It's a growing football buzzword and philosophy that has and will continue to become commonplace at Penn State because of the massive scholarship reductions.
Football players love hitting each other, delivering bone-crunching body blows, primarily to the opposition and even to their own teammates in practice. However, with only 66 scholarship players on the roster this year and a limit of 65 the next four years, the Nittany Lions simply cannot afford to take too many chances overhitting in practice and risk losing players to injury.
"It's a contact sport. It's a collision sport. And it's played by guys that are tough guys and physically tough and like to hit each other," PSU coach Bill O'Brien said.
O'Brien's No. 1 concern, though, is making sure he keeps his players healthy because of significant depth issues, so Penn State is adopting a different mentality to the way it practices.
The Lions are going to more thud drills, which are simple in theory but do pose some questions. Thud is basically the defenders hitting the offensive player - creating a thud - but not following through with the tackle all the way to the ground and not leaving their feet.
"We've come up with different drills that practice tackling without tackling, if that makes sense," O'Brien said. "[We work on] angles and we call it tagging off and being in proper position. Hit, face guy up, be in proper position, let them go."
Thud drills have become standard procedure in the NFL, where there's so much money at stake that players can't afford to get hurt in practice. But as O'Brien pointed out, "It's very difficult for college kids" to practice that way because they can't always tone down their aggressiveness.
Penn State worked on thud drills a lot during the spring, and it will be a big part of how they practice going forward.
"We're still hitting in practice," linebacker Glenn Carson said. "Thud gets pretty physical, and basically you're doing everything, just not taking the running back to the ground."
The upside of that is easy - fewer injuries.
Still, as all athletes know, you practice how you play, and in football that has always meant hitting and hitting and more hitting. By taking away some of the players' ability to practice all out, the fear is it doesn't prepare them as well for the physical rigors of an entire game.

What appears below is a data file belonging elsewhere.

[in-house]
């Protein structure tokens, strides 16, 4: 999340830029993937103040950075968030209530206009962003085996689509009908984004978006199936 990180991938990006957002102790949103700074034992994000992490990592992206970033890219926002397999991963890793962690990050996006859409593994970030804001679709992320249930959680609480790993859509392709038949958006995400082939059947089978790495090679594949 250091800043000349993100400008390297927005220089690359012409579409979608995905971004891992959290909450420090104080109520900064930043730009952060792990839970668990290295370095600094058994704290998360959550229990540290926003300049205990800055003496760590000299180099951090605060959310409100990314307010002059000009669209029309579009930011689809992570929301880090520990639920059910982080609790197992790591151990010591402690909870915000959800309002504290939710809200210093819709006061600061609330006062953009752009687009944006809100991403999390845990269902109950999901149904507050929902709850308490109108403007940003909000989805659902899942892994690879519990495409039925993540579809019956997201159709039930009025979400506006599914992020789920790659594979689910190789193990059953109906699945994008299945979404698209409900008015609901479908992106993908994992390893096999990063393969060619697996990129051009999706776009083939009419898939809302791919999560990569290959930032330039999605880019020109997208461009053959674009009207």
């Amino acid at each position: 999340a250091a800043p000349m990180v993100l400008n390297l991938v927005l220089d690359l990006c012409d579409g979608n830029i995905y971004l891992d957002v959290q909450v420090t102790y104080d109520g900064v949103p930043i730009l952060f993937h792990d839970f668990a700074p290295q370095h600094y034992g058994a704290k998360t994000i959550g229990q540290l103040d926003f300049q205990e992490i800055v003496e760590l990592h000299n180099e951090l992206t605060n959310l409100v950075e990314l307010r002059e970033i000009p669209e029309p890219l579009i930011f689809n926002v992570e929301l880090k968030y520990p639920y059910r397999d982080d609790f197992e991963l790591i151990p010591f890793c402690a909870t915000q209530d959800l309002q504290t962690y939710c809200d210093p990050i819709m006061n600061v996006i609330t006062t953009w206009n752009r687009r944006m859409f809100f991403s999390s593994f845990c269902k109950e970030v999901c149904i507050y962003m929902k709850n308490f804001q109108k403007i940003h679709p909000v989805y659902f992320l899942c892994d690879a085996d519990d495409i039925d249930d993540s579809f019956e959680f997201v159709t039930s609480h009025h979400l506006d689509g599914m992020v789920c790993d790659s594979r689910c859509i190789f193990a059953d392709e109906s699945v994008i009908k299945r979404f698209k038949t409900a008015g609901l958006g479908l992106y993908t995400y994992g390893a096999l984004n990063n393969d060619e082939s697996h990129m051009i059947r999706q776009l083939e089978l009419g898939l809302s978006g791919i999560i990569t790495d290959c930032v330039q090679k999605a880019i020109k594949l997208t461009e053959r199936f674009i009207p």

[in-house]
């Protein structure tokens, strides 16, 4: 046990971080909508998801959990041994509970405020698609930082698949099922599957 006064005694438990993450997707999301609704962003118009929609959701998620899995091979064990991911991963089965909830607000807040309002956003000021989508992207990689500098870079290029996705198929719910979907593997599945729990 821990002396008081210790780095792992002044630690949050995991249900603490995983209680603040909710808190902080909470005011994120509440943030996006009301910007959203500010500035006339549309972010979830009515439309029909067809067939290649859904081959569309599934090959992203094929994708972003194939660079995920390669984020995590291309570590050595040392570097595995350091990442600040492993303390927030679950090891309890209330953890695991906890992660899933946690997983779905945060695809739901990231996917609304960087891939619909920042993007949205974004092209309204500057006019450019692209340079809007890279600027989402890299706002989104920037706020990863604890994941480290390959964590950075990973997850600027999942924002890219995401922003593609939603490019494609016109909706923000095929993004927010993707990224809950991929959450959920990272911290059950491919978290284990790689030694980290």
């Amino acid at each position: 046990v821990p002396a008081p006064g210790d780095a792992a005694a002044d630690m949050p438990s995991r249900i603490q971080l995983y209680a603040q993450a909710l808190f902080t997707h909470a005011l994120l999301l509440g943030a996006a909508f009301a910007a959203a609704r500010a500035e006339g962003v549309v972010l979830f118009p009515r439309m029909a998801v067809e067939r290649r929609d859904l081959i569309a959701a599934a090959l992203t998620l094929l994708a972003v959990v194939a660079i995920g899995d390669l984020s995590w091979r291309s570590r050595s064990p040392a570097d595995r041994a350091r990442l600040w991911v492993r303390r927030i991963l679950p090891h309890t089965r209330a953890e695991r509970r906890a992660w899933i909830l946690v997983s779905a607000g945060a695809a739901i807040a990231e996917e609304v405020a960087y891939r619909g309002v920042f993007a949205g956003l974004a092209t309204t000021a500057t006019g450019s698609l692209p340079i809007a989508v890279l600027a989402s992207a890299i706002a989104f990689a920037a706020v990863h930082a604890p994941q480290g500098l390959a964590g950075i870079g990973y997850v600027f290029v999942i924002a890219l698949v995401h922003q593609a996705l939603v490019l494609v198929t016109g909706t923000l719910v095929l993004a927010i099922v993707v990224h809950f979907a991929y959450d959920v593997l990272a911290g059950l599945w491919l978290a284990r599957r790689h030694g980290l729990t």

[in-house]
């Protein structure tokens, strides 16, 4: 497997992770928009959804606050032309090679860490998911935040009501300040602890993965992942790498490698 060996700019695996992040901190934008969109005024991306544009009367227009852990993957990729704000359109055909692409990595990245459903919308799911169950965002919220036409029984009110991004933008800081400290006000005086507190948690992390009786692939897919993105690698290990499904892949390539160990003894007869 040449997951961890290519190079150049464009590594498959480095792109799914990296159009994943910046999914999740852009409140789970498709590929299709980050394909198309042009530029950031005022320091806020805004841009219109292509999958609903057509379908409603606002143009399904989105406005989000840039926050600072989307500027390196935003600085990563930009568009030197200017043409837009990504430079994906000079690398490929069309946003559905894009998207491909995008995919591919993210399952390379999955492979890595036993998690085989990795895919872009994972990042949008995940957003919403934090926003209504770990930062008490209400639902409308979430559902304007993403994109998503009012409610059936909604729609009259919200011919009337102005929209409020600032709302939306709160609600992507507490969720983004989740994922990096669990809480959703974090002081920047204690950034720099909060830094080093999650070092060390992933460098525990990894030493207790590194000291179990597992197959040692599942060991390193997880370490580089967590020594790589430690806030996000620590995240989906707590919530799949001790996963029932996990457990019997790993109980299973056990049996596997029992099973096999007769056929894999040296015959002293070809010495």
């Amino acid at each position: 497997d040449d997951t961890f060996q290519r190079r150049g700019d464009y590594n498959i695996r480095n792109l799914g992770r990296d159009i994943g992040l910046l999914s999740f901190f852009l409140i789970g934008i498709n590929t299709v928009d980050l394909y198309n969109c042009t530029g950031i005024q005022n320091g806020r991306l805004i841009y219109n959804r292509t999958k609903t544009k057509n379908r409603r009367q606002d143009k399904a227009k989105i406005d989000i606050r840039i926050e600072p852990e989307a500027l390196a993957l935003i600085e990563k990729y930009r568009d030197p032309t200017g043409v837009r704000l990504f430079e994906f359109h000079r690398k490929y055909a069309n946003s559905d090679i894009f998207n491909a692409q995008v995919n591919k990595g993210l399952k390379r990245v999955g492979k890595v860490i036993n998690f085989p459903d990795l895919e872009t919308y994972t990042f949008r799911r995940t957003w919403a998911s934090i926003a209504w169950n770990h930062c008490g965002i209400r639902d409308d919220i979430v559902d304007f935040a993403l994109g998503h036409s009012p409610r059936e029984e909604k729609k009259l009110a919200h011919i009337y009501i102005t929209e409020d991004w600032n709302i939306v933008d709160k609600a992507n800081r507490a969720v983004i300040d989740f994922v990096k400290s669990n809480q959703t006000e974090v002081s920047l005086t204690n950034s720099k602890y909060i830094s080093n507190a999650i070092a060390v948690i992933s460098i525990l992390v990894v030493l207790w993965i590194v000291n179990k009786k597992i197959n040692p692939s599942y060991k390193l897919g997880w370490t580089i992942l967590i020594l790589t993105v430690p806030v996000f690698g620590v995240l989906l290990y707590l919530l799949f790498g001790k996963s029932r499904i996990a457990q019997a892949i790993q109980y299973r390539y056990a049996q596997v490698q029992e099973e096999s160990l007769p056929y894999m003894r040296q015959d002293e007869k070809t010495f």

"We still have scrimmages, and we still take guys to the ground and things like that," Carson said. "But thud is probably the majority of time that we're doing and practicing. I think we all get a lot out of it. I really don't think it's necessary tackling."
To help keep his players fresh, O'Brien plans to limit hitting primarily to one day a week during the season, on Tuesdays. He realizes that's not ideal.
"If I had 85 kids on scholarship," he said, "I'd probably knock them around on Tuesday and Wednesday and Thursday. But I can't do that."
O'Brien's experience dealing with smaller rosters in the NFL can help in these circumstances as he's already familiar with ways to limit contact and still get the most out of practice. It just comes down to thinking outside the box.
"Maybe it's a night walkthrough instead of having a night practice, things like that," O'Brien said. "Maybe it's a little bit less 9-on-7 and maybe another 7-on-7 that's no contact."
Staying on top of every injury - big or small - also will be of great importance with only 65 scholarships.
"What you have to do is every single day, every minute of the day as a head football coach, you have to make sure you're in tune with the health of your football team," O'Brien said.
If a player comes to him saying he's hurting a little bit, the coach noted, "Then you taper it down a little bit for that individual kid. And then maybe you do it for the whole team."
One area O'Brien does plan to push players a little harder is on Mondays with the younger, developmental guys on the team, such as the scout teamers and run-ons. He plans to treat it like a practice squad in the NFL, letting those players who didn't appear in the game the previous Saturday go out and scrimmage and see how much they can improve.
If there's an enormous dropoff in talent on the bottom third of the roster, then those players will never be able to push the team's best players to get even better in practice.
And, with only 65 scholarships, Penn State ultimately figures to have to count on a good number of the run-ons to help out in game situations.
"The years ahead aren't going to be easy," O'Brien said of the depth concerns, "but we have a better handle on things."